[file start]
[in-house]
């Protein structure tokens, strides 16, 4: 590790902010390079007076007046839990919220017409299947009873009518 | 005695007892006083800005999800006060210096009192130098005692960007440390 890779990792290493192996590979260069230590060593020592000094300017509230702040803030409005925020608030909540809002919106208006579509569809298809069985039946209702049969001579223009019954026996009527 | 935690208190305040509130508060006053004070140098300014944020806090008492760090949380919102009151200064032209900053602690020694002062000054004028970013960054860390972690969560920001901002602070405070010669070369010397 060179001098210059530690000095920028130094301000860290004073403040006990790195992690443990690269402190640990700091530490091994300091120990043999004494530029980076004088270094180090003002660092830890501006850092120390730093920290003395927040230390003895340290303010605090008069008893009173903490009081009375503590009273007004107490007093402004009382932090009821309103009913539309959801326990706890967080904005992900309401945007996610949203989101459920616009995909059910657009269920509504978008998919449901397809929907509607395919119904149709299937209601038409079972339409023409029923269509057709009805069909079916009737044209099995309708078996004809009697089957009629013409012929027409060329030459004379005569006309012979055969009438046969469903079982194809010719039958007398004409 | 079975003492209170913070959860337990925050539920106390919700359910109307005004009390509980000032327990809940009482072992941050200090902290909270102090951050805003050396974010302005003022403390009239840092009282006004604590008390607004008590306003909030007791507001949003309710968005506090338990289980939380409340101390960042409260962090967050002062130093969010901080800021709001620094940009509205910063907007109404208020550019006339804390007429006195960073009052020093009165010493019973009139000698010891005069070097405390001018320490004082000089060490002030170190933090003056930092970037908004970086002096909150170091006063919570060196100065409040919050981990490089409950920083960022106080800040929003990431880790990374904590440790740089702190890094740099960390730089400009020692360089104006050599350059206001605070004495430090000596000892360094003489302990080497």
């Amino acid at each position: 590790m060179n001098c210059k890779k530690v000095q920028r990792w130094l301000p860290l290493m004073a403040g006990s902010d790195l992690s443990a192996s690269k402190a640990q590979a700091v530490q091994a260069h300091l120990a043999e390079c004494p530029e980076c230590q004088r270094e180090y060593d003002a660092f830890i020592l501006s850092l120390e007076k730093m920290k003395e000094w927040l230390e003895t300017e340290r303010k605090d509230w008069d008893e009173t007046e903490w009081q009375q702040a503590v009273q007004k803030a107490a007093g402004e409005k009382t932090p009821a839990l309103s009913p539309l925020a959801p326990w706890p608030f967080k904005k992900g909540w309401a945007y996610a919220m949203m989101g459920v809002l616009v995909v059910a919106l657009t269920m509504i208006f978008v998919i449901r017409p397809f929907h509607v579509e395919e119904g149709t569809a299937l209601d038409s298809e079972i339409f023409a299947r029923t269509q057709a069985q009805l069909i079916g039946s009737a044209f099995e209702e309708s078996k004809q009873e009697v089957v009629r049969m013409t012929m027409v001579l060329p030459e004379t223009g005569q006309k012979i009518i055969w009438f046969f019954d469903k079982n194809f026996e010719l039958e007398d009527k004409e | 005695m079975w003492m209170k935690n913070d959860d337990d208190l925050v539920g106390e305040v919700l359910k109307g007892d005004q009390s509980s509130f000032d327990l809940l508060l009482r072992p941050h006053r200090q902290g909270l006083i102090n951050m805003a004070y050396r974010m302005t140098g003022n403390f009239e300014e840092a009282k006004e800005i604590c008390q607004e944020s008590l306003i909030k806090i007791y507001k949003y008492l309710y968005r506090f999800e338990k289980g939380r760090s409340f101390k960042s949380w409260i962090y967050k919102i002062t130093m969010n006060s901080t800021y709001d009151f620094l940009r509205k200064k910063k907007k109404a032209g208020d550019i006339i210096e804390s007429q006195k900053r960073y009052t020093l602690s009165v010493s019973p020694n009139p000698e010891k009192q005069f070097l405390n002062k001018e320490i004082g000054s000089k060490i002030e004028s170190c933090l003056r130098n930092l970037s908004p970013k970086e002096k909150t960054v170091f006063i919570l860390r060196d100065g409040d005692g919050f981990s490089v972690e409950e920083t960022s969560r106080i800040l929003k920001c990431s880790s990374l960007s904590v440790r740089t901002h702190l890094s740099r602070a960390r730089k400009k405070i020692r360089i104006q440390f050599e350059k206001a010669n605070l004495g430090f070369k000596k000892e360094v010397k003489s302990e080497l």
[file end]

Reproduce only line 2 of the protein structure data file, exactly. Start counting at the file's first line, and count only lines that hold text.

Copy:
């Protein structure tokens, strides 16, 4: 590790902010390079007076007046839990919220017409299947009873009518 | 005695007892006083800005999800006060210096009192130098005692960007440390 890779990792290493192996590979260069230590060593020592000094300017509230702040803030409005925020608030909540809002919106208006579509569809298809069985039946209702049969001579223009019954026996009527 | 935690208190305040509130508060006053004070140098300014944020806090008492760090949380919102009151200064032209900053602690020694002062000054004028970013960054860390972690969560920001901002602070405070010669070369010397 060179001098210059530690000095920028130094301000860290004073403040006990790195992690443990690269402190640990700091530490091994300091120990043999004494530029980076004088270094180090003002660092830890501006850092120390730093920290003395927040230390003895340290303010605090008069008893009173903490009081009375503590009273007004107490007093402004009382932090009821309103009913539309959801326990706890967080904005992900309401945007996610949203989101459920616009995909059910657009269920509504978008998919449901397809929907509607395919119904149709299937209601038409079972339409023409029923269509057709009805069909079916009737044209099995309708078996004809009697089957009629013409012929027409060329030459004379005569006309012979055969009438046969469903079982194809010719039958007398004409 | 079975003492209170913070959860337990925050539920106390919700359910109307005004009390509980000032327990809940009482072992941050200090902290909270102090951050805003050396974010302005003022403390009239840092009282006004604590008390607004008590306003909030007791507001949003309710968005506090338990289980939380409340101390960042409260962090967050002062130093969010901080800021709001620094940009509205910063907007109404208020550019006339804390007429006195960073009052020093009165010493019973009139000698010891005069070097405390001018320490004082000089060490002030170190933090003056930092970037908004970086002096909150170091006063919570060196100065409040919050981990490089409950920083960022106080800040929003990431880790990374904590440790740089702190890094740099960390730089400009020692360089104006050599350059206001605070004495430090000596000892360094003489302990080497």